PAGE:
For nearly 10 years, the cascade of lights along the Bay Bridge has illuminated the San Francisco Bay. The public art installation, expected to be removed after just a few years, has become a fixture.
Now the bridge may go dark for good. That is, unless Ben Davis can persuade enough millionaires to donate $10 million to keep, expand and upgrade the display.
"We have to try," said Davis, founder of Illuminate. "It's important to the city, and it's beautiful."
The nonprofit, which launches public works of art, teamed up with New York-based light artist Leo Villareal to create "Bay Lights" in 2013. The 1.8-mile project uses 25,000 LED lights across 300 cables on the western side of the bridge.
Though the display was initially intended as a temporary installment to commemorate the bridge's 75th anniversary, the Bay Area Toll Authority agreed in 2014 to make it a permanent installation and fund the maintenance of the lights.
The agency agreed to bear the maintenance cost of $250,000 a year, while Illuminate at the time announced that it had raised $2 million from philanthropist Tad Taube to help make the project permanent.
SFist reported in 2014 that the entire cost for the project, expected to last 10 to 12 years, was estimated to be $12 million. Davis said the actual cost was about $6 million, although the lifespan of the lights ended up being three years less than expected.
The lights have now taken a beating. The harsh environment of the bay, including strong winds, fog, salty air, lightning strikes and vehicle exhaust, has taken a toll, leaving dark patches among the lights where bulbs need replacement.
The expansion of the cables and constant vibration also make it an environment where electronics are "unwelcome," Davis said, which means that the project will have to come down by March.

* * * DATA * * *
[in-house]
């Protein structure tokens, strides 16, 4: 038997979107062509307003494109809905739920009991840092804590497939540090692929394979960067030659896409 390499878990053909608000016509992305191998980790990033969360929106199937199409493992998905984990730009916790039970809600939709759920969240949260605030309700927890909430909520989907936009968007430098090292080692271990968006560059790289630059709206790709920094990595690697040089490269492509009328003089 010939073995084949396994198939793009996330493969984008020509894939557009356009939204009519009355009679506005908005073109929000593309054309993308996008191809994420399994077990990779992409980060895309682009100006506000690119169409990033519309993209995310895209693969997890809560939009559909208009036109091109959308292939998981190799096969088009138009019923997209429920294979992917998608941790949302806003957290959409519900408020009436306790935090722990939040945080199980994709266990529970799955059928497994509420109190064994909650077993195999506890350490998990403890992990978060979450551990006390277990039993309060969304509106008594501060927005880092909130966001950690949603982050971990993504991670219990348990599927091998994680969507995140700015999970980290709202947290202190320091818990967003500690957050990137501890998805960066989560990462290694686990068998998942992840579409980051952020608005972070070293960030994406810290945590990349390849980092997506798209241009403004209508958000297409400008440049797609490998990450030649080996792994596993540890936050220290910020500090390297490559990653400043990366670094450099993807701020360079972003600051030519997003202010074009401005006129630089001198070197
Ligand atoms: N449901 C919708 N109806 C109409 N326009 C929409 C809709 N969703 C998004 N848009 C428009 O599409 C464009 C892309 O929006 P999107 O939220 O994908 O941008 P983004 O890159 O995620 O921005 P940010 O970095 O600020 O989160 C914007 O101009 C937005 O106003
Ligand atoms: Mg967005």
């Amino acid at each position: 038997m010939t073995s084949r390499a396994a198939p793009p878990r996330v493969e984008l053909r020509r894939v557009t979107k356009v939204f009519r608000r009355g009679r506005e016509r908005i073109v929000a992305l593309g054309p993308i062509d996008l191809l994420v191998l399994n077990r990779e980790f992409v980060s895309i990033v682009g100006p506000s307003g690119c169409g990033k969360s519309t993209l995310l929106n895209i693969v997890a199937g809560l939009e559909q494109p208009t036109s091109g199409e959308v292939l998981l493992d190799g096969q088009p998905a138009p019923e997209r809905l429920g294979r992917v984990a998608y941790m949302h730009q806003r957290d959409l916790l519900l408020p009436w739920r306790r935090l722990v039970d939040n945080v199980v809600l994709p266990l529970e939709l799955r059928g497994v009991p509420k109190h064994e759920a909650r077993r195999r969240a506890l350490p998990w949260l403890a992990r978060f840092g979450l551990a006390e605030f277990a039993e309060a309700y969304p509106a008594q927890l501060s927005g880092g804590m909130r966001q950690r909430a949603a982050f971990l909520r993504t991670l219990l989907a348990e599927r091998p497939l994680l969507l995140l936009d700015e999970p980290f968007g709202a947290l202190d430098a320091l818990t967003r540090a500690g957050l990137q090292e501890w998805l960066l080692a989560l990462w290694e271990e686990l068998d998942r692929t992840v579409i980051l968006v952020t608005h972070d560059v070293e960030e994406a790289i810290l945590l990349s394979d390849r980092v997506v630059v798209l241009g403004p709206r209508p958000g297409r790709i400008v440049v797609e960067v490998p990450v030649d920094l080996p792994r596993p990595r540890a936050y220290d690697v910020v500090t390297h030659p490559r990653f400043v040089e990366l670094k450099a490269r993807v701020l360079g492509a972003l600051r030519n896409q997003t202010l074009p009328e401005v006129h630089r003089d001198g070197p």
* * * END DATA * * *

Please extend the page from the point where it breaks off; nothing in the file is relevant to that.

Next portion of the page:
"The current set of LEDs that are there are failing at a cost that is faster than we can repair," he said, "and they need to come down."
But instead of giving up on the project, Davis said he was looking to raise $11 million by March 5, not to keep the lights — but to replace them with others that can endure the environment better. He's also hoping to expand the display to both sides of the bridge.
The entire project would consist of 50,000 lights and would have an expected lifespan of about 10 years, he said.
The lights would be visible to drivers, to people flying over the bay, and to those viewing the bridge in San Francisco as well as from across the water in Oakland.
He's already secured an Iowa-based company to make new lights specially designed for the bay's environment.
To see the project through, however, requires $11 million, he says. He's looking for 10 wealthy donors to contribute $1 million apiece. Another $1 million would be raised through smaller donations and crowdfunding, he said.
In the age of online viral fundraisers, why not just open up the entire financing of the project to crowdfunding?
"Anyone who has done fundraising, in particular crowdfunding, understands you might get to seven figures," he said, "but it's a very challenging and consuming process."
As to concerns that the money spent on the art installation could be better spent on other projects, Davis says he stands by the effort and sees the value in public art, especially a work that reaches as many people as the Bay Bridge.
"There's no piece of art that's as radically accessible and touches so many lives as the 'Bay Lights,'" he said. "There's no charge. ... All you have to do is get close enough to see it."
He said he believed the project was worthwhile but also a philanthropic choice. He hopes donors also "find another pocket" to fund other essential projects.
"This is a way to really touch everybody and bring the joy and beauty and power of art into everyone's life," he said, "and there's a great gift in that as well."
Davis added that although he's eager to fund the project however possible, he's excited about the idea of 10 benefactors helping to revive a Bay Area icon, a symbol of hope and beauty not just for the cities it connects but also the rest of the state.
"At the end of the day, what matters is to keep the work shining," he said. "If we don't raise the money, the project goes away."
So far, Davis said, Matt Mullenweg, the developer of WordPress, has committed $1 million. And Davis said he'd been contacted about other possible donations.
The deadline is fast approaching, but he said he was hopeful the entire amount could be raised in time.
"There's the option that [the lights] don't have to be there," Davis said. "But they're beautiful, and they make our world a better place."
This story originally appeared in Los Angeles Times.